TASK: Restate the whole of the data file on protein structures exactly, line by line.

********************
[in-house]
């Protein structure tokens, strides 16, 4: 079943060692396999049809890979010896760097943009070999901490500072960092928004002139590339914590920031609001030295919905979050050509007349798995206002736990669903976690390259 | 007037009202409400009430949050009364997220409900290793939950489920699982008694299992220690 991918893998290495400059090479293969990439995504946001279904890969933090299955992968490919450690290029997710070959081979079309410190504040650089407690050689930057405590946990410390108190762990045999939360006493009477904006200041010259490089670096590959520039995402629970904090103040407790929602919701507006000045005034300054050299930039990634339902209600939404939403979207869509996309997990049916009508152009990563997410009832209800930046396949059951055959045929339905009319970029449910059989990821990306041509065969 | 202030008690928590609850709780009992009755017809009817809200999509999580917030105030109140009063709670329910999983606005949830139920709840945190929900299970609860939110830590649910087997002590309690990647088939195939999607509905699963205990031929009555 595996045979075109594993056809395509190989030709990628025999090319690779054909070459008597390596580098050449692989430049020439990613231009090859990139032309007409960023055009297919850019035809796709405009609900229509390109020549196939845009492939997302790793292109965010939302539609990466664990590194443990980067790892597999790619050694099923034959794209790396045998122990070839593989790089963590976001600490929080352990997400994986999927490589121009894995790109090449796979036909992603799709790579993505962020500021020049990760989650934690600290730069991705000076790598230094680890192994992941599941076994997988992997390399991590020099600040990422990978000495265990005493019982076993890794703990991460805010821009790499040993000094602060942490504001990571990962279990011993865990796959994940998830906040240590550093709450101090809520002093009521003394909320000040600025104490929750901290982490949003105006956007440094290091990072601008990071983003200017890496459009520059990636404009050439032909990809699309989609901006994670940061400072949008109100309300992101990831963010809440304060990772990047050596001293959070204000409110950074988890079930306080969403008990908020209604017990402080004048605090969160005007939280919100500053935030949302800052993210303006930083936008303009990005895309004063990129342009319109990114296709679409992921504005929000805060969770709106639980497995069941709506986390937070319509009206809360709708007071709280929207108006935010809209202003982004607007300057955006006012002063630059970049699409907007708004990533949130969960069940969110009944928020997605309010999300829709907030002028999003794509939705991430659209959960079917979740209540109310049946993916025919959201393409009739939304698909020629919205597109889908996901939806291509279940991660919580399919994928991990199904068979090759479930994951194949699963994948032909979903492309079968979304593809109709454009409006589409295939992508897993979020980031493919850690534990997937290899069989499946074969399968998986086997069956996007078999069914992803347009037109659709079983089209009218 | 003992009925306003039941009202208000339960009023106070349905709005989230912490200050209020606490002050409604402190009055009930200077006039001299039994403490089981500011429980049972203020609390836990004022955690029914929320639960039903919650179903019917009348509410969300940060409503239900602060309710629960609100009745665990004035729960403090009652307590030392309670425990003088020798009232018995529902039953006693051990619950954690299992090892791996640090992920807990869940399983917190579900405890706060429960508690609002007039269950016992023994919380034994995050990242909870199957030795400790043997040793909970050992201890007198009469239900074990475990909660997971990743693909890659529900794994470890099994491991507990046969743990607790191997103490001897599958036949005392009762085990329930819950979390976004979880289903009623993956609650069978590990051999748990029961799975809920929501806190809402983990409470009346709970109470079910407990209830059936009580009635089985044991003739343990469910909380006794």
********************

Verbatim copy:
[in-house]
């Protein structure tokens, strides 16, 4: 079943060692396999049809890979010896760097943009070999901490500072960092928004002139590339914590920031609001030295919905979050050509007349798995206002736990669903976690390259 | 007037009202409400009430949050009364997220409900290793939950489920699982008694299992220690 991918893998290495400059090479293969990439995504946001279904890969933090299955992968490919450690290029997710070959081979079309410190504040650089407690050689930057405590946990410390108190762990045999939360006493009477904006200041010259490089670096590959520039995402629970904090103040407790929602919701507006000045005034300054050299930039990634339902209600939404939403979207869509996309997990049916009508152009990563997410009832209800930046396949059951055959045929339905009319970029449910059989990821990306041509065969 | 202030008690928590609850709780009992009755017809009817809200999509999580917030105030109140009063709670329910999983606005949830139920709840945190929900299970609860939110830590649910087997002590309690990647088939195939999607509905699963205990031929009555 595996045979075109594993056809395509190989030709990628025999090319690779054909070459008597390596580098050449692989430049020439990613231009090859990139032309007409960023055009297919850019035809796709405009609900229509390109020549196939845009492939997302790793292109965010939302539609990466664990590194443990980067790892597999790619050694099923034959794209790396045998122990070839593989790089963590976001600490929080352990997400994986999927490589121009894995790109090449796979036909992603799709790579993505962020500021020049990760989650934690600290730069991705000076790598230094680890192994992941599941076994997988992997390399991590020099600040990422990978000495265990005493019982076993890794703990991460805010821009790499040993000094602060942490504001990571990962279990011993865990796959994940998830906040240590550093709450101090809520002093009521003394909320000040600025104490929750901290982490949003105006956007440094290091990072601008990071983003200017890496459009520059990636404009050439032909990809699309989609901006994670940061400072949008109100309300992101990831963010809440304060990772990047050596001293959070204000409110950074988890079930306080969403008990908020209604017990402080004048605090969160005007939280919100500053935030949302800052993210303006930083936008303009990005895309004063990129342009319109990114296709679409992921504005929000805060969770709106639980497995069941709506986390937070319509009206809360709708007071709280929207108006935010809209202003982004607007300057955006006012002063630059970049699409907007708004990533949130969960069940969110009944928020997605309010999300829709907030002028999003794509939705991430659209959960079917979740209540109310049946993916025919959201393409009739939304698909020629919205597109889908996901939806291509279940991660919580399919994928991990199904068979090759479930994951194949699963994948032909979903492309079968979304593809109709454009409006589409295939992508897993979020980031493919850690534990997937290899069989499946074969399968998986086997069956996007078999069914992803347009037109659709079983089209009218 | 003992009925306003039941009202208000339960009023106070349905709005989230912490200050209020606490002050409604402190009055009930200077006039001299039994403490089981500011429980049972203020609390836990004022955690029914929320639960039903919650179903019917009348509410969300940060409503239900602060309710629960609100009745665990004035729960403090009652307590030392309670425990003088020798009232018995529902039953006693051990619950954690299992090892791996640090992920807990869940399983917190579900405890706060429960508690609002007039269950016992023994919380034994995050990242909870199957030795400790043997040793909970050992201890007198009469239900074990475990909660997971990743693909890659529900794994470890099994491991507990046969743990607790191997103490001897599958036949005392009762085990329930819950979390976004979880289903009623993956609650069978590990051999748990029961799975809920929501806190809402983990409470009346709970109470079910407990209830059936009580009635089985044991003739343990469910909380006794």